November 8, 2010

Dublin - Cake Cafe is a Hidden (Seriously Hidden) Gem

We recently took a walk in search of the Cake Cafe which was recommended by our neighbor.  It was a gorgeous afternoon and perfect for exploration.
The bakery proved to be rather elusive.  We walked about 3 blocks out of our way and then around in circles a couple more times before finally chancing upon this sign.
Once we located this seriously hidden gem, we staked out a table in the courtyard.
The cake and coffee were served on old-fashioned and fancy mismatched china.
The apple cake was especially memorable.
We also liked the art inspired by 'found' objects on the wooden shed surrounding the courtyard.  Everything from keys to money to books to computer parts went into the imaginative creations.

Cake Cafe is definitely worth a look on a lazy Saturday afternoon.  It's located in the Daintree Building off of Camden Street in Dublin 2.

November 7, 2010

Commute Chronicles - Foodgame

A new coffee shop and gourmet grocery called Foodgame recently opened up near Ringsend in Dublin.  I've been in a few times now (in fact, I'm currently the mayor on Foursquare) and the owner is so friendly and enthusiastic about his business that I'm really rooting for him to succeed.  So far, I think he's developed a winning combination -- an excellent latte that doesn't cost a fortune.
The coffee is 2 euro by default and they often run a promotion where the coffee is free (limit 1) if you order in Spanish or Gaelic.  I love this creative approach.  We had fun trying to muster up enough español to place our order.  We did our best and our broken Spanish got us a Buy 1 Get 1 Free deal.  I like that the owner is a good sport.  Definitely stop by if you live or work in this area.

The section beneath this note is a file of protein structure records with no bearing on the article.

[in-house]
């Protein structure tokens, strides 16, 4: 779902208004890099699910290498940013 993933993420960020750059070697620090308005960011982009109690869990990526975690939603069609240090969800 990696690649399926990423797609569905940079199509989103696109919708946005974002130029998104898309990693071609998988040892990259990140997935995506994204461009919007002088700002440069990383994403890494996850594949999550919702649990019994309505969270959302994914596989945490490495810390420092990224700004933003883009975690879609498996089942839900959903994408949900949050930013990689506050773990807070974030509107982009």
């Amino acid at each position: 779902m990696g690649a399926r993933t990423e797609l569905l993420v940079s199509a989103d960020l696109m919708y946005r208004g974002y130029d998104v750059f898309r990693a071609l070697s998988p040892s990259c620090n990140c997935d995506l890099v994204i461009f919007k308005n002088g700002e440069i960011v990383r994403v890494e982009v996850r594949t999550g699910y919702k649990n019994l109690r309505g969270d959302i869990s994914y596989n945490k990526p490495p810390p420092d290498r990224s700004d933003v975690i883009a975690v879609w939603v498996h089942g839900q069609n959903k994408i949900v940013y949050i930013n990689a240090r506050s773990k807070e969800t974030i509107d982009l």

November 6, 2010

1916 Rebellion Walking Tour

Our goal is to learn as much as we can about Irish history and culture while we're living in Dublin.  With this in mind, we decided to take the 1916 Rebellion Walking Tour.  Our guide, Lorcan, armed us with a sheet of mug shots showcasing the different personalities that played a role in the story.
We met outside the International Bar in the center of Dublin.
Lorcan regaled us with the exciting and volatile history associated with the period.
Stops included the Bank of Ireland (former Irish Parliament) near Trinity College.
We then crossed the River Liffey.  From this vantage point we could see Liberty Hall which is now the tallest building in Ireland.  It has 16 stories -- one for each of the leaders that was executed by the British after the 1916 Rebellion.  I thought it was curious that there was a sign on the building reading:  "Vote Ireland's Greatest - James Connolly"
We continued up O'Connell Street to the statue of Jim Larkin who founded the Irish Labour Party with James Connolly.
We reflected on the siege that took place outside the General Post Office -- the Irish Freedom Fighters holed up here for 6 days fighting off the British.
We ended the tour at Dublin Castle (maligned by the Irish as an icon of British rule over Ireland). Lorcan pointed out the statue of justice with lopsided scales over the gates of the Castle.
While the 1916 Rebellion was ultimately put down by the British, it paved the way for Irish Independence a few years later.  I highly recommend this fascinating and information-packed tour of Dublin.

November 5, 2010

Dublin - Expats at The Porterhouse